Our Values

We believe all our students should have the best possible life chances.

Believing in Excellence

We want our pupils to be confident, independent, high achieving learners who are prepared for life and its challenges and to fully participate as global citizens.
We will achieve this by the school offering an inspirational teaching and learning environment and having high expectations of pupils.

Our Values “The Three R” Values


  • We value all members of the school community. We act in a way which promotes learning for all.
  • We show respect for the school buildings, facilities and surrounding environment.


  • We work hard to overcome the things we find difficult and do not give up.
  • We support others to overcome difficulties to become confident learners.


  • We take personal responsibility for our own learning.
  • We act in a manner that shows a strong sense of right and wrong

Exploring British Values at Cavendish

It is the duty of every member of staff to support and promote Fundamental British Values British as detailed in the current Teacher Standards.

The government has defined British values as being the following: democracy; individual liberty; the rule of law; mutual respect; tolerance of those with different faiths and belief. These values are central to our school ethos and are promoted not only through the curriculum and its content but through every aspect of school life including student experiences, display and use of the buildings, assemblies, the behaviour code, extra-curricular clubs and activities, and the fundamentally courteous, respectful and sensitive learning community that we are.  Each of these values is defined below and placed in a school context through the use of examples.


Democracy can be seen as a state of society characterised by equality of rights and privileges. It can also refer to our nation’s electoral systems. In school we promote the importance of democracy through such things as:

  • School council
  • Our work with The United Kingdom Youth Parliament
  • Elections held as both blind elections through an assembly and whole school mock election
  • Student Voice on key areas of school life
  • Students are encouraged to use their voice across the curriculum through collaborative working, responses to teacher feedback in books, careful questioning by staff, the work they produce and classroom dialogue
  • All students are given the opportunity to access the curriculum

Individual Liberty

Individual liberty suggests the free exercise of rights generally seen as outside Government control. In school we promote the importance of individual liberty through such things as:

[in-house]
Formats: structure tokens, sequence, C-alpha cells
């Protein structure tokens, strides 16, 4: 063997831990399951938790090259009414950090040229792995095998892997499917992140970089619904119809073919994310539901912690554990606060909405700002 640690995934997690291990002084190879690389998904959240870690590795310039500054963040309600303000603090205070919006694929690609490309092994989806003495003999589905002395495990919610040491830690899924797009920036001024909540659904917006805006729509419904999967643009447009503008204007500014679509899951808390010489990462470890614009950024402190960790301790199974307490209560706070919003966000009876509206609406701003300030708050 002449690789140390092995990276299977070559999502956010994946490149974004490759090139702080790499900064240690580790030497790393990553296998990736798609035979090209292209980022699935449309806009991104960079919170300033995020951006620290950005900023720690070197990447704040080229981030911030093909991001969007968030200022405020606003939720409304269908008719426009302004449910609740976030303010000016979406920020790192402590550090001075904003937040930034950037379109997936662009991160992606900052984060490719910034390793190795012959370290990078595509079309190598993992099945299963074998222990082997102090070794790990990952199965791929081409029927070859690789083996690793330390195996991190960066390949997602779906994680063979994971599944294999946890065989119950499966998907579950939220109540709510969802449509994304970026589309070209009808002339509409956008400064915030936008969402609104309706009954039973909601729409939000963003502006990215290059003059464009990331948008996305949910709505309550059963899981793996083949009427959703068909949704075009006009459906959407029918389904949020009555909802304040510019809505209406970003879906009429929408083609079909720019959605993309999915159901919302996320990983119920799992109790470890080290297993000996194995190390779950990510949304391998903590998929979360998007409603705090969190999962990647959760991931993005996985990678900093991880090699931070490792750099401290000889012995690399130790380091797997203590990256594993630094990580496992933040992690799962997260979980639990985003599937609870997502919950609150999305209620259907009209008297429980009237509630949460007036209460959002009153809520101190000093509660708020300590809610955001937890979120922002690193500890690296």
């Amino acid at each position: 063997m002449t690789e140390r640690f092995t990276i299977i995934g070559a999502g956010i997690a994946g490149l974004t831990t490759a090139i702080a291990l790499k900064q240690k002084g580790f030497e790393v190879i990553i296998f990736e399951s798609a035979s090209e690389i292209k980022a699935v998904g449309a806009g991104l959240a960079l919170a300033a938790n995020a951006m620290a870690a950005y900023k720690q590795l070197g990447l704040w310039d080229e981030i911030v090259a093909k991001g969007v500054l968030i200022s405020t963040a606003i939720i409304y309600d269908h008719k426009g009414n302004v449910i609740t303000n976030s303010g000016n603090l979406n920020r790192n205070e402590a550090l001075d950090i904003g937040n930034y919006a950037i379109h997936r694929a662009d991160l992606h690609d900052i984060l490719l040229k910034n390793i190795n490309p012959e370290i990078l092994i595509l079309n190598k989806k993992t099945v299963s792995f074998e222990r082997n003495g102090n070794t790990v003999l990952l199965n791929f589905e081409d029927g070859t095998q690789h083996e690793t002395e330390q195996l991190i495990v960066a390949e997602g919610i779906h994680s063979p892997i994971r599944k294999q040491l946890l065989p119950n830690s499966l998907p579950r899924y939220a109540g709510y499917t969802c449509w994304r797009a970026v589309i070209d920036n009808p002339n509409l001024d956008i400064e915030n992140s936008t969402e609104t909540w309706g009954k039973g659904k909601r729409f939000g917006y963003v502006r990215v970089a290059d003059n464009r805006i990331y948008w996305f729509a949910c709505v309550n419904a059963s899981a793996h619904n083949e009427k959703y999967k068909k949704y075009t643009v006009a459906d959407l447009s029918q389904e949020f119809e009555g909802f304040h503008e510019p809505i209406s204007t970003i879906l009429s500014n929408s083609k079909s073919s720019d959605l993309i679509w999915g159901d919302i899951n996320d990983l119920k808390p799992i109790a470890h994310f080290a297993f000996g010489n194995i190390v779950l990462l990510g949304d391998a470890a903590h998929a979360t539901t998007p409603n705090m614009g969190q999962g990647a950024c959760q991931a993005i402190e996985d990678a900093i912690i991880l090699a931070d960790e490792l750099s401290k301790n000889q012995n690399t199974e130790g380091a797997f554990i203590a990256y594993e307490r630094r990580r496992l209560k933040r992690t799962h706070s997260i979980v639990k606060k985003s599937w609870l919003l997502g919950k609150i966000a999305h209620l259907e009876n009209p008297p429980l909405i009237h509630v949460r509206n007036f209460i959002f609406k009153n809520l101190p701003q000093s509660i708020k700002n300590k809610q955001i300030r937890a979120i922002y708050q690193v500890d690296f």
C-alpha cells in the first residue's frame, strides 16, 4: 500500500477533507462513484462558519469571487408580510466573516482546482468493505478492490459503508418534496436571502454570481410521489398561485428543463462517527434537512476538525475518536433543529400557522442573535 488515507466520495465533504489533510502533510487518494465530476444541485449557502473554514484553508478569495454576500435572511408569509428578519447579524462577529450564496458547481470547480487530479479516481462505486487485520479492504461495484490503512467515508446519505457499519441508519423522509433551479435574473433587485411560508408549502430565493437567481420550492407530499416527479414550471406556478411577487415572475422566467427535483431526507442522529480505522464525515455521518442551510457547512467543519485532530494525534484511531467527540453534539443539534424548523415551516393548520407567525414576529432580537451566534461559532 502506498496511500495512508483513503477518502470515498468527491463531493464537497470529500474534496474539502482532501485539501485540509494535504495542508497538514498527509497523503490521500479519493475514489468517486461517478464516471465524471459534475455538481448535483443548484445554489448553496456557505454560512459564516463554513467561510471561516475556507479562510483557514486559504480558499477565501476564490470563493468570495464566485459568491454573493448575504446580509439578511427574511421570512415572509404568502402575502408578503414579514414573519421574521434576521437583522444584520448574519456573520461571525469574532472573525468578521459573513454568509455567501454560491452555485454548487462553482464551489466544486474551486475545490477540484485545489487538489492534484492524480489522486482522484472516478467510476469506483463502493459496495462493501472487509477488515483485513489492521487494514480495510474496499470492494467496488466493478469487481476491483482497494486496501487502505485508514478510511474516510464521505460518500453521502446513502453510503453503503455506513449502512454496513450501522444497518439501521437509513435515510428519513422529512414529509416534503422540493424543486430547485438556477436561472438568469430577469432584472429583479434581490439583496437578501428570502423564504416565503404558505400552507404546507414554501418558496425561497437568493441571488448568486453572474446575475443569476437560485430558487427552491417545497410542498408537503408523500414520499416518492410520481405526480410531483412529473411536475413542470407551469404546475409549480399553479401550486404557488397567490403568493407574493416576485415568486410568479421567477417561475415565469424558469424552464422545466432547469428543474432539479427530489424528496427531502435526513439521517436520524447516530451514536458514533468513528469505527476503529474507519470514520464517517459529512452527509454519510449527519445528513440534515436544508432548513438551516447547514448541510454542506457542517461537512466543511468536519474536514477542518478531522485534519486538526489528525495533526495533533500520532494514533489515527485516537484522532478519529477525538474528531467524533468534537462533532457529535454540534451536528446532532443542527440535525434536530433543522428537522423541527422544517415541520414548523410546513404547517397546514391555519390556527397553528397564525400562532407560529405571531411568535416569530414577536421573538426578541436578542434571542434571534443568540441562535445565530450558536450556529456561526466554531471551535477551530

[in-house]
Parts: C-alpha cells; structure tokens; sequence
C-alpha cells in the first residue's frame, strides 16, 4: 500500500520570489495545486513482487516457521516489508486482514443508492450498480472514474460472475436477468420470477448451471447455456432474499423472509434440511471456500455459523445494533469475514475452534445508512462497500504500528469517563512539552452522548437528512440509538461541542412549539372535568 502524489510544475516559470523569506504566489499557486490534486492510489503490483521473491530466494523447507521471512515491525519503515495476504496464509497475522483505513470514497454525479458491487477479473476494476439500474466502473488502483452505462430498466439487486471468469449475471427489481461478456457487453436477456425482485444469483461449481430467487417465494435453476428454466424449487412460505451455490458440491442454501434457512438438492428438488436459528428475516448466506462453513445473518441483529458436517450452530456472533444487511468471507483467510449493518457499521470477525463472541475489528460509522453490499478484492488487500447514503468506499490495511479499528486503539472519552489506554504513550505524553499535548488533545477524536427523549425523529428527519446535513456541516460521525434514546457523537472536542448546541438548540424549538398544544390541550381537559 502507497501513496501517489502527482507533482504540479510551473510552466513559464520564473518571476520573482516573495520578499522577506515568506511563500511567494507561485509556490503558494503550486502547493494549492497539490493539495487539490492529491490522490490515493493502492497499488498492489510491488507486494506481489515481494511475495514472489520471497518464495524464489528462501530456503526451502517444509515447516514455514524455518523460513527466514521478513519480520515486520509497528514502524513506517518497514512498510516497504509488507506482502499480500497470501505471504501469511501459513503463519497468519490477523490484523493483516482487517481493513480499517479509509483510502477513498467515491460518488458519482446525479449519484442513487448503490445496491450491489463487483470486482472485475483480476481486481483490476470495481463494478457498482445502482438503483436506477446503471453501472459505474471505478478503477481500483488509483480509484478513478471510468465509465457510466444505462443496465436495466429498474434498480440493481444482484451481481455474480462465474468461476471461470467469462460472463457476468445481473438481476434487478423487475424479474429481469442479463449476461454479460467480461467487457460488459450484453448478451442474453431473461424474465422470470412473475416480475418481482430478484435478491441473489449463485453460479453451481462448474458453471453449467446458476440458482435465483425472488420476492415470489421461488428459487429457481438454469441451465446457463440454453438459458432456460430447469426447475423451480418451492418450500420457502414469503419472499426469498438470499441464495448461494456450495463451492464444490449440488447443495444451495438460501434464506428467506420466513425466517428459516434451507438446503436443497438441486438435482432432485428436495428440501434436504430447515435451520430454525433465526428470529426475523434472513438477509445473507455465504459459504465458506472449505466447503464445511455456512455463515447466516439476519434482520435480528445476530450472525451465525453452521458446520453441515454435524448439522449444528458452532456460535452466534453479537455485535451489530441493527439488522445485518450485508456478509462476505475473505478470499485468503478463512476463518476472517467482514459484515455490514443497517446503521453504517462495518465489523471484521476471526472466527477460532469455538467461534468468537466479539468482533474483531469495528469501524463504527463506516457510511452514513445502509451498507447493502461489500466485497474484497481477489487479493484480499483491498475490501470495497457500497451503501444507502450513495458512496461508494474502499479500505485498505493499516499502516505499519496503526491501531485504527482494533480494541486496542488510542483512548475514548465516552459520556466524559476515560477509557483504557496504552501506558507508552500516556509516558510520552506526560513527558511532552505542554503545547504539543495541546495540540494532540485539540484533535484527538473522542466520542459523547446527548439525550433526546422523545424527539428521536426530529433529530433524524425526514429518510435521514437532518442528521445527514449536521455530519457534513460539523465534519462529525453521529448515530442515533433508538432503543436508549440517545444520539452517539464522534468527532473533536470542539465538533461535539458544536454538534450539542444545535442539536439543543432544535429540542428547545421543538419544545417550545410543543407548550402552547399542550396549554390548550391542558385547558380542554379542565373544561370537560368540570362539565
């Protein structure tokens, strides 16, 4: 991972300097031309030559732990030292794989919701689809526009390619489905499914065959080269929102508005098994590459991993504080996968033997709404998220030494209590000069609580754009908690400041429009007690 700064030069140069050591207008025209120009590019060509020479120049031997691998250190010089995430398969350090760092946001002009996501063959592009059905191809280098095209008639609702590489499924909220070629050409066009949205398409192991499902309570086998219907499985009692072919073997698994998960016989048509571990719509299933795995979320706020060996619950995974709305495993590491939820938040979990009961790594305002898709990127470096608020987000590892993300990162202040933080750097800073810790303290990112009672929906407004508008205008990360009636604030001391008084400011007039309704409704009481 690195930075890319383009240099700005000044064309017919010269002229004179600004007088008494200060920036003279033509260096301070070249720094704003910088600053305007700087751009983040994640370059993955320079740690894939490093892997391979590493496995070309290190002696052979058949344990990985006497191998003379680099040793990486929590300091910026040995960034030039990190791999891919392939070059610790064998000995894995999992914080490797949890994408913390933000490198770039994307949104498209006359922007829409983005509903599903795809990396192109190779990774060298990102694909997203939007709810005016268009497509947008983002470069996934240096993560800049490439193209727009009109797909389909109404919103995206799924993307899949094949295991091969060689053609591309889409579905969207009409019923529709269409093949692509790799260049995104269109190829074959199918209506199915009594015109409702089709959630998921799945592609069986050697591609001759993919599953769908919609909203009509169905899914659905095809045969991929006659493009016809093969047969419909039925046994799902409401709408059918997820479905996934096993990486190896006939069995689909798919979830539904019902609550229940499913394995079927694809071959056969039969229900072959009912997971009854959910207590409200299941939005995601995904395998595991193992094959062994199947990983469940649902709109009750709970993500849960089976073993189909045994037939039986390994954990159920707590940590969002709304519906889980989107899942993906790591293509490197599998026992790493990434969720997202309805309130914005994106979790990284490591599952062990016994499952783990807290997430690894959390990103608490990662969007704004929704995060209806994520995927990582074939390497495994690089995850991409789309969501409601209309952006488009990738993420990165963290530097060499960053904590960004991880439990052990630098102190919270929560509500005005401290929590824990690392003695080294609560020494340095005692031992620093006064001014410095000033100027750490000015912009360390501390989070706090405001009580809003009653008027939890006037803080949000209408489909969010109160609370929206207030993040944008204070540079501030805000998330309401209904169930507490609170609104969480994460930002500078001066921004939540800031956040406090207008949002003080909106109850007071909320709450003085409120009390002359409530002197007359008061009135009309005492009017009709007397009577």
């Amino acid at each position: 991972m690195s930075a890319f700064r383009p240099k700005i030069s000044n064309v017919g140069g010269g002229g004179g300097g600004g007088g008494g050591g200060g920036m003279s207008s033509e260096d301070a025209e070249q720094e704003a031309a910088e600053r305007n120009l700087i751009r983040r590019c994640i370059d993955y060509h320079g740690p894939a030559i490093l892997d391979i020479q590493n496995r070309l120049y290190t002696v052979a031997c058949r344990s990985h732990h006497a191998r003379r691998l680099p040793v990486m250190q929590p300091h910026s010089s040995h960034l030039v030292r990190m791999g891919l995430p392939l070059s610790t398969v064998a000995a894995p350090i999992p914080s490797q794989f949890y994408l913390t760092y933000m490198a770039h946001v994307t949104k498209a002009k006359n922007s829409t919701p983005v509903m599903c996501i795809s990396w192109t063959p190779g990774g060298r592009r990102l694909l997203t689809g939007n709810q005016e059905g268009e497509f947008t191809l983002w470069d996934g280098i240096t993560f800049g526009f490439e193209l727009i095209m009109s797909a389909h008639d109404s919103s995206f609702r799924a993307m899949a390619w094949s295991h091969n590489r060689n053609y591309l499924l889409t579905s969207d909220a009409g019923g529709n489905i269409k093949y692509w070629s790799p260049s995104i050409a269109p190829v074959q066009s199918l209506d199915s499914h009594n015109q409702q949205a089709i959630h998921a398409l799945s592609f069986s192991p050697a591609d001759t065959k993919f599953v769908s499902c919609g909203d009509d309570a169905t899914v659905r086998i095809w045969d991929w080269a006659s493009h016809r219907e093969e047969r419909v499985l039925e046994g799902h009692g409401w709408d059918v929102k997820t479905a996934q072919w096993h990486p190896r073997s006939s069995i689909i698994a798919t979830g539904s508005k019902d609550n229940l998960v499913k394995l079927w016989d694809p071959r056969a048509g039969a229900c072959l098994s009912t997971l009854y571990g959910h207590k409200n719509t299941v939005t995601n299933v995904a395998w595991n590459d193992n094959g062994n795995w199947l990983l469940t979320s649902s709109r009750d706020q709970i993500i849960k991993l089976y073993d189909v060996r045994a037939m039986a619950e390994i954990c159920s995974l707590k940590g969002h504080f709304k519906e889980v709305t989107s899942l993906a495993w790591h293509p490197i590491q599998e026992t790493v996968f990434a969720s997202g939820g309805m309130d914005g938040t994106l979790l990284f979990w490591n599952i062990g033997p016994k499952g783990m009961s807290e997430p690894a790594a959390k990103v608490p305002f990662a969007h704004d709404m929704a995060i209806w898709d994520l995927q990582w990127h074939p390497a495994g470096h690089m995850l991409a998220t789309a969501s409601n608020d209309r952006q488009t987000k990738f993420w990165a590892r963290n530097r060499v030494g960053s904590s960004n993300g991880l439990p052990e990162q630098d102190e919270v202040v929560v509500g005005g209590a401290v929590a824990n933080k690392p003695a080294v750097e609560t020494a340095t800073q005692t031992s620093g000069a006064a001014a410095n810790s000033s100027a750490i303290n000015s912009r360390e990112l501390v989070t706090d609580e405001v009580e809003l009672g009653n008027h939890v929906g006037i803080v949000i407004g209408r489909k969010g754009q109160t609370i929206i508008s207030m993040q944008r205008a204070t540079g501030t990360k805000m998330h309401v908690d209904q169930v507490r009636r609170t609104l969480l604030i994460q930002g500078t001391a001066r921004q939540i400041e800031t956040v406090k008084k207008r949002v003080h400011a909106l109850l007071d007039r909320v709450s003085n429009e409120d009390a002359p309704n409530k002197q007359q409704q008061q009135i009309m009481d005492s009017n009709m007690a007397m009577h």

• Students are introduced to a range of beliefs and experiences so that they are able to make more informed choices for themselves
  • Students are taught the knowledge and skills to broaden the choices they are empowered to make about future work, travel and education
  • The profusion of extra-curricular activities and clubs, including extended studies
  • Students encouraged to voice views in lessons in a formative manner
  • Students are able to make choices about the courses they will study at Key Stage 4
  • Elements of choice in the school canteen within healthy boundaries.

Rule of Law

All people and institutions are subject to and accountable to law that is fairly applied and enforced. In school we promote the importance of the rule of law through such things as:

  • The Behaviour Code of Conduct
  • Accountability is stressed to all stakeholders including staff (Teacher’s Standards), students (Student Code of Conduct), and Governors.
  • We liaise closely with outside agencies including Social Services and the Police
  • The Acceptable Use Policy is used to promote correct use of the internet
  • Students are explicitly taught the legal framework on a number of contemporary and social issues
  • Safeguarding policy

Mutual Respect

The proper regard for an individual’s dignity, which is reciprocated. In school we promote the importance of mutual respect through such things as:

  • Behaviour policy and Code of Conduct
  • School Equality Duty and Equal Opportunities policies
  • Clear guidance on good behaviour in public areas such as the corridor/canteen and on social media
  • The publishing and enforcement of a smart dress code for students and staff
  • The curriculum helps students to learn about a wide range of people, cultures and beliefs and so develops students’ ability to make informed decisions, form and be confident in their own identity and understand and respect that of others
  • Assemblies

Tolerance of Those with Different Faiths and Beliefs

A fair, objective, and permissive attitude to those whose faith and beliefs may differ from one’s own. In school we do not believe that a diversity of faiths and beliefs is something to be tolerated but rather celebrated.  We are emboldened and strengthened by our diversity.  We promote the importance of learning and working together with those with different faiths and beliefs through such things as:

  • We are a diverse learning community and this is central to our school ethos. It is celebrated through the school environment, assemblies, curriculum and events
  • Religious Studies is taught to all students across KS3 & 4
  • The curriculum helps students to learn about a wide range of people, cultures and beliefs and so develops students ability to make informed decisions, form and be confident in their own identity and understand and respect that of others